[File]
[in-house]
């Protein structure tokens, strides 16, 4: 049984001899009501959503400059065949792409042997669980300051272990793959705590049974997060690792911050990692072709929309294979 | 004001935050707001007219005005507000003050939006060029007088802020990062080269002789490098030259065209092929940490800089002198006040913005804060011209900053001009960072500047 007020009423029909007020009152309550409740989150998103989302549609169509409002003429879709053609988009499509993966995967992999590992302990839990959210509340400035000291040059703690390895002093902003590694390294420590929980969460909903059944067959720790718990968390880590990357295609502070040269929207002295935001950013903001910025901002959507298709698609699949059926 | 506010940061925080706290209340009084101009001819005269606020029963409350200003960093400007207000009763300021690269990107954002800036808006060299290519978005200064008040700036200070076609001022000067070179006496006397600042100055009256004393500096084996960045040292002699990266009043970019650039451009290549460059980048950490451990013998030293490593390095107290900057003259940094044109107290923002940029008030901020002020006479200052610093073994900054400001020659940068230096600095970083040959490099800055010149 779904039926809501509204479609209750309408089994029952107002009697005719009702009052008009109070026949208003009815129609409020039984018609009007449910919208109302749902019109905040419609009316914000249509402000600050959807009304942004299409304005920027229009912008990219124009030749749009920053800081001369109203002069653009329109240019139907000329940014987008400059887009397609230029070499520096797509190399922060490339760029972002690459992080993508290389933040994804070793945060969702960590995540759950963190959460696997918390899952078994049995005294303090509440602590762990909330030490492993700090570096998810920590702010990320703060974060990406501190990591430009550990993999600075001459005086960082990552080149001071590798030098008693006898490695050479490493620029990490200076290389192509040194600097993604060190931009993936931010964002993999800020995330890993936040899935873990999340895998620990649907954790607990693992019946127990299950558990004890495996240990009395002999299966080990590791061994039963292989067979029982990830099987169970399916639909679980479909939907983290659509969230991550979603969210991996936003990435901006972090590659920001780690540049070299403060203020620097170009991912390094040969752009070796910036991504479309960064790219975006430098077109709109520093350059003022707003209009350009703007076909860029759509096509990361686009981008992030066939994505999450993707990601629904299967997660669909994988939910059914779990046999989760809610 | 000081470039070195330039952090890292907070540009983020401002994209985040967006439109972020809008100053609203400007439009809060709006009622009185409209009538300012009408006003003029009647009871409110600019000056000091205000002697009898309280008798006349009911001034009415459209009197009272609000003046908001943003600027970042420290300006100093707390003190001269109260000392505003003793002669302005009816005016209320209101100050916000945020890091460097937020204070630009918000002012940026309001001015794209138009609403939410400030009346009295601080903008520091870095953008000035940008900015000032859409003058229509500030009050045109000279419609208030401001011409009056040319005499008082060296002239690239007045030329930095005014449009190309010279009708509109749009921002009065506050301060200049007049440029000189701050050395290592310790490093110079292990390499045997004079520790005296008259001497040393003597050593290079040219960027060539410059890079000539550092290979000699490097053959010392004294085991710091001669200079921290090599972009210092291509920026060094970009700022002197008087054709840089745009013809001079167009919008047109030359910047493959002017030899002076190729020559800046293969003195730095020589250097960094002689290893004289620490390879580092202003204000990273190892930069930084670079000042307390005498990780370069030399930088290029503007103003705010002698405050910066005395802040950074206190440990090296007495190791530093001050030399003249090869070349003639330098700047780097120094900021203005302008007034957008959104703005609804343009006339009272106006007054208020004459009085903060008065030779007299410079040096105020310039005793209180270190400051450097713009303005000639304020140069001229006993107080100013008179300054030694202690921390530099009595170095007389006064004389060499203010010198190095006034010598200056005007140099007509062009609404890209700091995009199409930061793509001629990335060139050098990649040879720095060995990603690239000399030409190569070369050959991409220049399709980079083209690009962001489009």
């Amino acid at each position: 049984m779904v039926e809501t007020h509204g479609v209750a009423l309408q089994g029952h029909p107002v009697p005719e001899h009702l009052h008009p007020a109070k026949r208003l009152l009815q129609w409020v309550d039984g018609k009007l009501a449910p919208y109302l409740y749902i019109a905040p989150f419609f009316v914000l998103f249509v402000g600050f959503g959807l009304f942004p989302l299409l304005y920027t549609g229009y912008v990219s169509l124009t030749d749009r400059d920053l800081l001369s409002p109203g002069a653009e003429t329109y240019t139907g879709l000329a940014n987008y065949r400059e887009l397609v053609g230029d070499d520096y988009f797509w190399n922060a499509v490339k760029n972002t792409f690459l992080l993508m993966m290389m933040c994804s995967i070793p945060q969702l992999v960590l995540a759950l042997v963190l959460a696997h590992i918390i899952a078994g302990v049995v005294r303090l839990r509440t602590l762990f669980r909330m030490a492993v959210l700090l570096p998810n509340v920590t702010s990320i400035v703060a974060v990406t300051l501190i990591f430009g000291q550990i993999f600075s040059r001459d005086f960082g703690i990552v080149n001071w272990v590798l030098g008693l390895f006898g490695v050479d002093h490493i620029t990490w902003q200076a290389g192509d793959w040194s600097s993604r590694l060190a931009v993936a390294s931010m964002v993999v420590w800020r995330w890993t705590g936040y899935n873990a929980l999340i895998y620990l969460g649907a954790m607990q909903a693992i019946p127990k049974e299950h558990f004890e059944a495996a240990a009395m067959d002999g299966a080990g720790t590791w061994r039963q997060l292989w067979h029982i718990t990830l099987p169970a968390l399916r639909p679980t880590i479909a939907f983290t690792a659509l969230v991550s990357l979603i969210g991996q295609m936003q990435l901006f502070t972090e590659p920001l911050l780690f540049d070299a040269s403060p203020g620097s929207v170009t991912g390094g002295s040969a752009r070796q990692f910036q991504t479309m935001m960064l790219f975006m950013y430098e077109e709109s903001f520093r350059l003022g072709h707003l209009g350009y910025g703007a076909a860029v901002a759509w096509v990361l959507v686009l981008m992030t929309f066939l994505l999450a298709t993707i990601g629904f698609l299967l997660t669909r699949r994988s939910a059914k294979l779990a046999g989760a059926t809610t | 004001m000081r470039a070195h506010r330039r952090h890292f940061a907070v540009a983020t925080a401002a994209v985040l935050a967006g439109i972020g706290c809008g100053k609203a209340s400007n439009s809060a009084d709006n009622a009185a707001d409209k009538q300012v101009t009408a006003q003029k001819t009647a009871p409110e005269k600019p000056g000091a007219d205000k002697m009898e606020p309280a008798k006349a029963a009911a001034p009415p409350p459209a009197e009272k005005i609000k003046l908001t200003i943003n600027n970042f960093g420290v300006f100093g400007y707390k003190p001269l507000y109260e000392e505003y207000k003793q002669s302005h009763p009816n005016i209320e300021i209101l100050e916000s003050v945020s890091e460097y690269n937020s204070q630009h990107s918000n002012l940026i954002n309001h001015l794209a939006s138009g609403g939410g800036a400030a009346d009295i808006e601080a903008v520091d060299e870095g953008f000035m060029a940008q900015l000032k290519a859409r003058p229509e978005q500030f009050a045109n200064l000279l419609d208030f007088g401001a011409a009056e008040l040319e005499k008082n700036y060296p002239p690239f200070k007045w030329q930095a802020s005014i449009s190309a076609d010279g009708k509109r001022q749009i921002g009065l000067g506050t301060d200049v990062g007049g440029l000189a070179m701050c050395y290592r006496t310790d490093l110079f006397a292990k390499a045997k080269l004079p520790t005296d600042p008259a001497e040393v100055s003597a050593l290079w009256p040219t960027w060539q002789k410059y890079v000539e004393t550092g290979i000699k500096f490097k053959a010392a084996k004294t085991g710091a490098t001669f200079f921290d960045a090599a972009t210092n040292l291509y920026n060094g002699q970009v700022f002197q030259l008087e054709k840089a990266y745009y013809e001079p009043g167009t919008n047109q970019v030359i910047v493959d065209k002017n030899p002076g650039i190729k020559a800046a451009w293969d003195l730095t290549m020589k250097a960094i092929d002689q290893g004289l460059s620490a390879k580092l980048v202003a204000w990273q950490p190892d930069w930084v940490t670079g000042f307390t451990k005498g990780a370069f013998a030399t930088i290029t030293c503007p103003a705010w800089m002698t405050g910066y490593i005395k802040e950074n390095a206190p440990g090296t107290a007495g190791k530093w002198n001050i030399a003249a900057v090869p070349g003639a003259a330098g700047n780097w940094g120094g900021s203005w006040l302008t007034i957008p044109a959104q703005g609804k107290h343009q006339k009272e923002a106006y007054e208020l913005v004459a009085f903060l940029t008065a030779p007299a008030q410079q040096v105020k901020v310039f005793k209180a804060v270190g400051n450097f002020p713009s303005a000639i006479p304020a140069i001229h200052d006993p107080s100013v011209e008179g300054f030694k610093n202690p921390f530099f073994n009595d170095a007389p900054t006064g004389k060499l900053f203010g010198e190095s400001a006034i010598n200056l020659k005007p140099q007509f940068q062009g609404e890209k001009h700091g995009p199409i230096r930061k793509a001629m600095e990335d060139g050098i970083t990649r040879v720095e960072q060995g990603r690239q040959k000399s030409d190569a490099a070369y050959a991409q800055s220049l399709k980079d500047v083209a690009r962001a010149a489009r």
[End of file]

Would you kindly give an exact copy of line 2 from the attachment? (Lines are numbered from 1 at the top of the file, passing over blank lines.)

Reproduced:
């Protein structure tokens, strides 16, 4: 049984001899009501959503400059065949792409042997669980300051272990793959705590049974997060690792911050990692072709929309294979 | 004001935050707001007219005005507000003050939006060029007088802020990062080269002789490098030259065209092929940490800089002198006040913005804060011209900053001009960072500047 007020009423029909007020009152309550409740989150998103989302549609169509409002003429879709053609988009499509993966995967992999590992302990839990959210509340400035000291040059703690390895002093902003590694390294420590929980969460909903059944067959720790718990968390880590990357295609502070040269929207002295935001950013903001910025901002959507298709698609699949059926 | 506010940061925080706290209340009084101009001819005269606020029963409350200003960093400007207000009763300021690269990107954002800036808006060299290519978005200064008040700036200070076609001022000067070179006496006397600042100055009256004393500096084996960045040292002699990266009043970019650039451009290549460059980048950490451990013998030293490593390095107290900057003259940094044109107290923002940029008030901020002020006479200052610093073994900054400001020659940068230096600095970083040959490099800055010149 779904039926809501509204479609209750309408089994029952107002009697005719009702009052008009109070026949208003009815129609409020039984018609009007449910919208109302749902019109905040419609009316914000249509402000600050959807009304942004299409304005920027229009912008990219124009030749749009920053800081001369109203002069653009329109240019139907000329940014987008400059887009397609230029070499520096797509190399922060490339760029972002690459992080993508290389933040994804070793945060969702960590995540759950963190959460696997918390899952078994049995005294303090509440602590762990909330030490492993700090570096998810920590702010990320703060974060990406501190990591430009550990993999600075001459005086960082990552080149001071590798030098008693006898490695050479490493620029990490200076290389192509040194600097993604060190931009993936931010964002993999800020995330890993936040899935873990999340895998620990649907954790607990693992019946127990299950558990004890495996240990009395002999299966080990590791061994039963292989067979029982990830099987169970399916639909679980479909939907983290659509969230991550979603969210991996936003990435901006972090590659920001780690540049070299403060203020620097170009991912390094040969752009070796910036991504479309960064790219975006430098077109709109520093350059003022707003209009350009703007076909860029759509096509990361686009981008992030066939994505999450993707990601629904299967997660669909994988939910059914779990046999989760809610 | 000081470039070195330039952090890292907070540009983020401002994209985040967006439109972020809008100053609203400007439009809060709006009622009185409209009538300012009408006003003029009647009871409110600019000056000091205000002697009898309280008798006349009911001034009415459209009197009272609000003046908001943003600027970042420290300006100093707390003190001269109260000392505003003793002669302005009816005016209320209101100050916000945020890091460097937020204070630009918000002012940026309001001015794209138009609403939410400030009346009295601080903008520091870095953008000035940008900015000032859409003058229509500030009050045109000279419609208030401001011409009056040319005499008082060296002239690239007045030329930095005014449009190309010279009708509109749009921002009065506050301060200049007049440029000189701050050395290592310790490093110079292990390499045997004079520790005296008259001497040393003597050593290079040219960027060539410059890079000539550092290979000699490097053959010392004294085991710091001669200079921290090599972009210092291509920026060094970009700022002197008087054709840089745009013809001079167009919008047109030359910047493959002017030899002076190729020559800046293969003195730095020589250097960094002689290893004289620490390879580092202003204000990273190892930069930084670079000042307390005498990780370069030399930088290029503007103003705010002698405050910066005395802040950074206190440990090296007495190791530093001050030399003249090869070349003639330098700047780097120094900021203005302008007034957008959104703005609804343009006339009272106006007054208020004459009085903060008065030779007299410079040096105020310039005793209180270190400051450097713009303005000639304020140069001229006993107080100013008179300054030694202690921390530099009595170095007389006064004389060499203010010198190095006034010598200056005007140099007509062009609404890209700091995009199409930061793509001629990335060139050098990649040879720095060995990603690239000399030409190569070369050959991409220049399709980079083209690009962001489009």